Greetings, beautiful AfterElleners! Here’s what we know: we know we’re good at discussing our favorite TV shows, our favorite movies, our favorite ladies together. Know what else would be fun? Discussing our favorite books together, in a way that goes beyond the occasional book review. Welcome to the AfterEllen.com Book Club.
Now, I have a few gripes about book clubs, myself. There’s the pressure to actually read a book in a limited amount of time, first of all, when we all lead busy lives.Then there’s the pressure to have The Smartest Thing To Say about the book once you’ve actually read it. The worst sort of book clubs end up being a squabble over who can think of the most pretentiously analytical revelations about what so-and-so author was REALLY saying in that one passage on page 175.
Well, with the AfterEllen.com Book Club, you can participate or not participate whenever the heck you want, and if all you have to say about the book at the end is “I liked it” or “I didn’t like it,” that’s okay by me! Of course, if you do have some righteous revelations about what so-and-so author was saying on page 175, I’d be interested in hearing that, too. Really, I think the best part of book clubs is just the feeling of solidarity that comes with knowing that you and a bunch of other awesome people are reading the same thing, and perhaps feeling the same feels, at the same time.
So here’s how it’ll work. I want this to be a book club that’s not just about the AfterEllen.com staff, but involves as much participation from you readers as possible. So that we can all be part of this process, I’ll choose three books at the end of each month that I think might be good reads. Then y’all can vote on which one sounds the most interesting to you. I’ll reveal the winner after the poll has been up for a week, and then we can start reading away. (If other books in the poll also receive a lot of votes, I’ll throw ‘em in the mix again the next month.)
These books will range on the lady and queer spectrum of awesomeness, from just being about kick-ass women, to purely lesbianic reads, to trans tales, to all manner of queer topics, fiction and non. The books I’m choosing this inaugural month are my own selfish choices, but please feel free to send me your suggestions for future months–clog my inbox at email@example.com, or toss a Tweet at me @daffodilly.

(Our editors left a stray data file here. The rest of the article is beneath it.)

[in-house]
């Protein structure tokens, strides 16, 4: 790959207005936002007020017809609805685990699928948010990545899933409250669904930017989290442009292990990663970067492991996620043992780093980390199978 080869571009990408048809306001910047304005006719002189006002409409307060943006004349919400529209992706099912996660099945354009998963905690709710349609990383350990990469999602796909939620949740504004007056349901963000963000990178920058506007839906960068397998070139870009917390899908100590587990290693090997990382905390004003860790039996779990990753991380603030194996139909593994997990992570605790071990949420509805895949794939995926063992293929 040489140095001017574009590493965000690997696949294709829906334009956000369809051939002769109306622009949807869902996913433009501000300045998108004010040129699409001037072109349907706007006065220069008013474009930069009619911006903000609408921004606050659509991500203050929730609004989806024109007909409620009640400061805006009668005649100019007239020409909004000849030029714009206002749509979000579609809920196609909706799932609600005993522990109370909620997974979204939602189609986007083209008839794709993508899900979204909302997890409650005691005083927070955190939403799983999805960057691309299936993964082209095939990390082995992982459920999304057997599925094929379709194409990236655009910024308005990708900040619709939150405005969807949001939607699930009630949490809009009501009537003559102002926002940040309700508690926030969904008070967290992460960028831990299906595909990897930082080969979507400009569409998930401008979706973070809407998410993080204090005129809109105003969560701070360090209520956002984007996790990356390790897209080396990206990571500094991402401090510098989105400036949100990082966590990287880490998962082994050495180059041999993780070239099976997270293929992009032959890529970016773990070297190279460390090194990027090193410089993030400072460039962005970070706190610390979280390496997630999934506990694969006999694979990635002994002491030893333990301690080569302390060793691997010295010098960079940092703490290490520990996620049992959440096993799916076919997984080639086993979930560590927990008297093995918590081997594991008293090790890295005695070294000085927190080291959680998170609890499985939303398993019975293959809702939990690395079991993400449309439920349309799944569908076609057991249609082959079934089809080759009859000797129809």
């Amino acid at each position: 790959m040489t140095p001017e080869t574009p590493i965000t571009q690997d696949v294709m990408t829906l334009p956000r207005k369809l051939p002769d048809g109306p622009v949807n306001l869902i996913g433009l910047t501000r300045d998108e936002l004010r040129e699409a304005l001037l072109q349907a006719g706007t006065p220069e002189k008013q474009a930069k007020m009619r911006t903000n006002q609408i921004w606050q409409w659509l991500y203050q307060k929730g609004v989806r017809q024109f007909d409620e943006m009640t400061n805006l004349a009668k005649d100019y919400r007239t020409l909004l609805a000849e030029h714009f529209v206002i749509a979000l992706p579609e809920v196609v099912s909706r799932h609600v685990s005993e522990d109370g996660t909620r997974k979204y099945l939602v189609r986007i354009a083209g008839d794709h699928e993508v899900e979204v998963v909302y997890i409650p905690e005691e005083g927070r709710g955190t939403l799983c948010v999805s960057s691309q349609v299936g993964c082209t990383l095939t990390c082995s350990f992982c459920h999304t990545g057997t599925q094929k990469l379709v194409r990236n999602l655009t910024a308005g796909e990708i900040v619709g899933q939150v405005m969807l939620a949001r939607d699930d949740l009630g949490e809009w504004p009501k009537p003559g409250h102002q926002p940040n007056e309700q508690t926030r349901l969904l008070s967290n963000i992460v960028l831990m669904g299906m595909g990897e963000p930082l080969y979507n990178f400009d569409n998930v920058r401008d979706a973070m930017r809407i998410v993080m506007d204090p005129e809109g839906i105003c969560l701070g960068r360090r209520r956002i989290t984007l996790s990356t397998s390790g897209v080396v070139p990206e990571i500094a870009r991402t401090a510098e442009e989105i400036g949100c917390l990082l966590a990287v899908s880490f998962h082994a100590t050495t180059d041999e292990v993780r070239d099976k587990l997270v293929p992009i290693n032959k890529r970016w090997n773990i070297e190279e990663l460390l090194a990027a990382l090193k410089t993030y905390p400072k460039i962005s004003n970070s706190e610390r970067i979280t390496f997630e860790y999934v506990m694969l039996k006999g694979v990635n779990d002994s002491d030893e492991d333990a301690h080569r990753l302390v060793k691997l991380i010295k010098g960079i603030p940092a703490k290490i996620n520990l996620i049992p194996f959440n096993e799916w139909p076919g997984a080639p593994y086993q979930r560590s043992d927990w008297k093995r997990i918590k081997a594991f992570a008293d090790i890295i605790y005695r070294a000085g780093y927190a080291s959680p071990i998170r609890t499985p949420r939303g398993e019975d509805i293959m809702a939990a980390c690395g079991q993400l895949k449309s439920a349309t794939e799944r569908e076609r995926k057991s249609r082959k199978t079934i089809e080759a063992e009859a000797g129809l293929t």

So let’s hit it! Here are your choices for this month.
Wild, Cheryl Strayed: This memoir is not queer, but is written by one of the smartest, most inspiring female writers online and off. Cheryl Strayed is also known as Sugar from the Dear Sugar column on The Rumpus, which, if you haven’t checked out, I recommend doing so now. This book, however, deals with the time when, four years after the death of her mother and the disintegration of lots of other things in her life, Strayed decided to hike the 1,100 miles of the Pacific Crest Trail. I’m assuming she makes some pretty worthwhile observations about life and herself while she does so, because New York Times reviewer Dwight Garner admitted that it made him “weep.” And if you get a male NYT reviewer to admit that he wept, I think you’ve won. Oprah also describes it as being “about being brave when you didn’t think you could be.” And you gotta trust Oprah.
Six Metres of Pavement, Farzana Doctor: This novel won the Best Lesbian Fiction Award at this year’s Lambda Awards, the most prestigious literary queer awards out there. Courtney Gillette’s review on Lambda’s site says it better than I could, but it includes what sounds like an incredibly diverse cast of characters, centering around “three misfits [who] become their own happy family.” And personally, I am always up for reading about misfits. These three include Ismail, an Indian immigrant in Toronto who’s grieving over the long-ago death of his daughter, Celia, a 50-year-old Portuguese widow, and Fatima, a 20-something queer activist. The love and friendship that develops between them creates, according to Miss Gillette, “a satisfying portrait of urban life with rich attention paid to culture, humor and humanity.” I like all of those things!
Tipping the Velvet, Sarah Waters: This novel currently tops Goodreads’ Best Lesbian Fiction list, and while it’s certainly not new and many of you have probably read it, I thought it might also be fun to kick off the book club with a quote unquote “classic” of the genre. Set in Victorian England, this historical fiction spins us the tale of Nan King, an oyster girl in a seaside town, and Kitty Butler, a cross-dressing music-hall singer. Many reviews also describe it as “steamy.” Historical stuff! England! Cross-dressing! Sexytimes! Sign me up! (For those of you saying, “But I like Fingersmith better,” don’t worry, I’ll throw that in for a future month.)
After we have a winner and have started the read-a-thon, you can also submit your thoughts and favorite quotes on the new AfterEllen.com Book Club Tumblr throughout the month if you so please. (I’ll monitor it for things being too spoiler-ish.) I’ll then set a date for when I’ll post the official Book Discussion Post here on AfterEllen at the end of the month, where I’ll include some discussion starting questions that you can answer, or not answer, in the comments. Those of us AfterEllen.com staffers who have also read the book will answer a couple of these questions in the post to kick it all off.
So go ahead and vote, and I’ll let you know the winner on Friday. Because what’s a holiday weekend for? Reading! Okay, maybe it’s also time for sleeping and eating and beer (and for a lot of us, still working), but if we’re lucky, maybe a little reading, too.
What other thoughts or suggestions do you have for the book club?